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  • Otis Fine Arts hosts a Visiting Artist lecture series featuring John Houck, a Los Angeles-based artist. Read more about him here.
    Contact: Soo Kim, skim@otis.edu
  • Jesse Benson (b. 1978) is an artist based in Los Angeles. Benson's complex practice is driven by the perversion of roles and representation that characterize his generational moment. In obsessively "skillful" objects like the Bureau Paintings, Catalog Page Paintings, Future Sculptures, and Repaintings, Benson constantly questions the authenticity of the document, the function of style, and the value of both art and artist. Benson is equally committed to a curatorial/organizational practice that openly overlaps and inspires his object production.

  • The Architecture/Landscape/Interiors Department at OTIS College of Art and Design is pleased to announce a lecture by Nick SeierupPrincipal | Design Director of Perkins+Will, Los Angeles, on Thursday, December 3, 2015.


  • Marisa Silver is the author most recently of the New York Times bestselling novel Mary Coin. Her other books include the novels No Direction Home and The God of War (a finalist for a Los Angeles Times Book Prize), as well as two story collections, Babe in Paradise and Alone with You. Her work has appeared in The New Yorker and been included in many anthologies, including The Best American Short Stories and The O. Henry Prize Stories. Silver lives in Los Angeles.

  • Jesse Lerner is a filmmaker based in Los Angeles.  His short films Natives (1991, with Scott Sterling), T.S.H. (2004) and Magnavoz (2006) and the feature-length experimental documentaries Frontierland/Fronterilandia (1995, with Rubén Ortiz-Torres), Ruins (1999) The American Egypt (2001), Atomic Sublime (2010) and The Absent Stone (2013, with Sandra Rozental) have won numerous prizes at film festivals in the United States, Latin America and Japan.

  • Otis faculty member Dana Berman Duff will present a program of short 16mm and digital films in her "Catalogue" series.

  • Performing the Grid is an exhibition that brings together an intergenerational group of artists and cultural producers that utilize the grid as a performative strategy to examine, challenge and position philosophical, political, social, domestic, corporeal, and mythical perspectives. Rosalind Kraus famously wrote that the grid “functions to declare the modernity of modern art” in her 1979 essay, Grids.


Rick Owens

Rick OwensRick Owens


The Paris-based American fashion designer Rick Owens (‘81) enjoys prominence in the international fashion world. His edgy, rough-hewn designs are sometimes described as “glunge” [glamour + grunge], and are worn by the likes of Courtney Love, Madonna and Helena Bonham Carter. Owens sells tens of millions of dollars’ worth of clothes each year, in 250+ high-end fashion stores around the world.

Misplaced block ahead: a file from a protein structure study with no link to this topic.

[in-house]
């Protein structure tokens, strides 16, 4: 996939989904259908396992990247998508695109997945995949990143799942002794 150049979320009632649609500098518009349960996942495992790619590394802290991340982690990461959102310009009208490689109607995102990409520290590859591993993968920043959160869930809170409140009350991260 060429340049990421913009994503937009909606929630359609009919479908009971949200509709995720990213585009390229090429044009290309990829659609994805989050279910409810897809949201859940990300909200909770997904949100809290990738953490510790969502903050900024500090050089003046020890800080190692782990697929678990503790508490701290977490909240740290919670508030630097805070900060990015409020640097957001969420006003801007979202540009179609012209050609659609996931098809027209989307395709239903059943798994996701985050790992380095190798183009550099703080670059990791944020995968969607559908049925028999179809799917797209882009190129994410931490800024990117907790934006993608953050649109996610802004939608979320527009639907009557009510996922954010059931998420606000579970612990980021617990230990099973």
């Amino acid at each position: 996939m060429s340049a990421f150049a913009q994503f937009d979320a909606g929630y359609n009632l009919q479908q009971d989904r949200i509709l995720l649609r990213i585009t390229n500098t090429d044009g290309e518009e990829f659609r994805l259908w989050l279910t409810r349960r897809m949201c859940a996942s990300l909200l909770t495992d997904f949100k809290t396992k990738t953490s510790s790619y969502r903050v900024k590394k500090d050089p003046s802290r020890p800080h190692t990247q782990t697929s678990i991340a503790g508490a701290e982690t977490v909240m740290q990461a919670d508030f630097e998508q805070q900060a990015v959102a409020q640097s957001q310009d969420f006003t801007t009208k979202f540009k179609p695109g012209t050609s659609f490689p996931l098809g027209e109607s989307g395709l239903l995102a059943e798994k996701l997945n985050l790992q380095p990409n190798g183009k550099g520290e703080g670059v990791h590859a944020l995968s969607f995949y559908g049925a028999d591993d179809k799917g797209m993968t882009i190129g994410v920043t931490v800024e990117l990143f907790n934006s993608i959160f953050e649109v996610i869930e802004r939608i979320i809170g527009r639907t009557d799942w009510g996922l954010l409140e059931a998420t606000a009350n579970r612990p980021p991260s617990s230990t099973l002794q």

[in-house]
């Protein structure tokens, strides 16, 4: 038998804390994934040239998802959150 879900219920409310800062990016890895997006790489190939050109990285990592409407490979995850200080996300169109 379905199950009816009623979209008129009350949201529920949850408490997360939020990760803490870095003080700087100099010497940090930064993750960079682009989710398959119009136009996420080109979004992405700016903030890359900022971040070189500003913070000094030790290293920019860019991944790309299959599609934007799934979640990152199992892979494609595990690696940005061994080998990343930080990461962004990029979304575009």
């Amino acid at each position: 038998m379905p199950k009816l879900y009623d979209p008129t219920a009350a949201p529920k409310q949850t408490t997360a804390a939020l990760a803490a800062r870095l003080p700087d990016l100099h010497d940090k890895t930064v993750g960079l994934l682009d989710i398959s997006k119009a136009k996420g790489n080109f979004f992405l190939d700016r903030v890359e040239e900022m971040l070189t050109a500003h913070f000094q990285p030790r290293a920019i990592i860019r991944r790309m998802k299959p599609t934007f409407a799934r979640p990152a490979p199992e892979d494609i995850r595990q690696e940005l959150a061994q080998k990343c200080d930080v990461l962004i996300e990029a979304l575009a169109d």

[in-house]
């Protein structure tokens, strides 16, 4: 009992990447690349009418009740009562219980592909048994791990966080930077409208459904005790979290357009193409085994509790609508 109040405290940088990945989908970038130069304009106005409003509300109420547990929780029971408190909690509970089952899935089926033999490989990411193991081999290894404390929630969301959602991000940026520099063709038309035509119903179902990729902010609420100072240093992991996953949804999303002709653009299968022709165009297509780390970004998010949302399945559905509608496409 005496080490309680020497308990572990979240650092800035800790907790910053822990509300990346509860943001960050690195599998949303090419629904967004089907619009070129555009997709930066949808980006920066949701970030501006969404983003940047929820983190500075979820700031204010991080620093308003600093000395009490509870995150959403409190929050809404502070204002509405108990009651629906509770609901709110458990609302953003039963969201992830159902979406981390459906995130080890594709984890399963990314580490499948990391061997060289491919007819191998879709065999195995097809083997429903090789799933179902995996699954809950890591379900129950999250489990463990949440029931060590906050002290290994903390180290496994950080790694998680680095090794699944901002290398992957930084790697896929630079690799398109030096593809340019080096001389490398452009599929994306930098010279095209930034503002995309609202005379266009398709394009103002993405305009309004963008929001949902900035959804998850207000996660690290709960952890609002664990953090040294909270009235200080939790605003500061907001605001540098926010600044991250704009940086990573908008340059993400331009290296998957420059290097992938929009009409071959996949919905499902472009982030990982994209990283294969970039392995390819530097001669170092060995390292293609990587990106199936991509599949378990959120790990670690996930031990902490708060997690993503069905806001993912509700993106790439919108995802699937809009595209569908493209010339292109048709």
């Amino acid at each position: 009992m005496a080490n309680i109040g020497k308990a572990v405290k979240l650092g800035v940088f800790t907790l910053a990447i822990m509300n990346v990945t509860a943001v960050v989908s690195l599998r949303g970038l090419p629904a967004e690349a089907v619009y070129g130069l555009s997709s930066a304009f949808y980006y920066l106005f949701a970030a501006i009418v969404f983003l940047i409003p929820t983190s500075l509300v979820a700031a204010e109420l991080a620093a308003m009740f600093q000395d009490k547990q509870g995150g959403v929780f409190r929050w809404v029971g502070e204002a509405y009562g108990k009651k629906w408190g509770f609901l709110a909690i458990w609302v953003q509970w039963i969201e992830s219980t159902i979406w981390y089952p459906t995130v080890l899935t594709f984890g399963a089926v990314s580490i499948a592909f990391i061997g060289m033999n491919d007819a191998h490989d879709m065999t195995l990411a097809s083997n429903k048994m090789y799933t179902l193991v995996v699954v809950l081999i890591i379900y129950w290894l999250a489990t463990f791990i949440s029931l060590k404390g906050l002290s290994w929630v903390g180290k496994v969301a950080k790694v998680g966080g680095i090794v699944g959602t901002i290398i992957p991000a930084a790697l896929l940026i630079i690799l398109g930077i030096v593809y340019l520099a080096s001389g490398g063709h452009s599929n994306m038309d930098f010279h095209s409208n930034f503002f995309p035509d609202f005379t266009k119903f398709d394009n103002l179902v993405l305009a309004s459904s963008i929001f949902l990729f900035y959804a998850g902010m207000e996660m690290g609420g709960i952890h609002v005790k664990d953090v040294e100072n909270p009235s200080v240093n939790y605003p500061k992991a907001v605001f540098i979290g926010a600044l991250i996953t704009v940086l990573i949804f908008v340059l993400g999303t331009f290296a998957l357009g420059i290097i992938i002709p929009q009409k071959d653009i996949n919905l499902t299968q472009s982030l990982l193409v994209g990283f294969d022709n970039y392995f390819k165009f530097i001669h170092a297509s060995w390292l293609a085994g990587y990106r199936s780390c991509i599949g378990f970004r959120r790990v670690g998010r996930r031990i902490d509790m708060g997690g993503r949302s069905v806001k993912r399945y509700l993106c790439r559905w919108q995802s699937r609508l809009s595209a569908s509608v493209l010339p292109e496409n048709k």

“Think of Rick Owens as the Ben Franklin of fashion,” writes Fashion Wire Daily Paris, “an American in Paris, a novel inventor, a rabid iconoclast, and an individualist blessed, or blemished, with the whiff of the sexually perverse. Admired at home in the United States, both were hailed in Paris — Franklin for his sharp wit and fertile mind, Owens for his unique vision and successful resuscitation of nearly moribund fur label Revillon. Though they arrived as celebrities in Paris, touted as influential players in the métier of choice, they both came from modest backgrounds — Benjamin from Massachusetts and Rick from Porterville, California.”

After Otis, Owens did knock-offs in L.A. before cutting patterns at a sportswear company owned by his now-wife Michele Lamy. He started selling his designs at Charles Gallay, and a few years later had negotiated a contract with Maxfield; by 1999, his line was a top seller at Barneys. In 2001, he signed a distribution deal with an Italian agency, and an Annie Leibovitz spread in Vogue further propelled his career. In 2002, he won the Council of Fashion Designers of America Perry Ellis Emerging Talent Award. Owens began his longstanding collaboration with stylist, Panos Yiapanis, and showed his first runway collection in New York in 2002. Since 2003, he has worked out of Paris where he doubly serves as creative director for the furrier Revillon. Some of his pieces were used to create the look for Emily Blunt’s character in the 2006 film The Devil Wears Prada. Owens was awarded a Cooper-Hewitt National Design Award, and his second store in New York's Tribeca district opened in 2008.

“With each new favorable notice,” writes The New Yorker, “Owens seems more determined to prove his independence from the fashion establishment. He doesn’t worry that his provocativeness will alienate customers or critics. [And though] he gives few interviews, doesn’t employ a publicist, and has never advertised his line, his diffidence seems to only enhance his cachet among fashion editors and insiders.”

“I have a simple long silhouette that I started out with,” says Owens in Image Gallery, “and still sell those same pieces the most since day one of my business. These are my foundations. But each season allows me to experiment with some new proportions to refresh my foundation.

“My look is about an appreciation of teenage angst without actually having the angst,” he has been known to say, and compares his style to a Brancusi sculpture: “(Just) a slab of metal on a hunk of wood, but it's about the right piece of metal, the right hunk of wood and the perfect gesture.”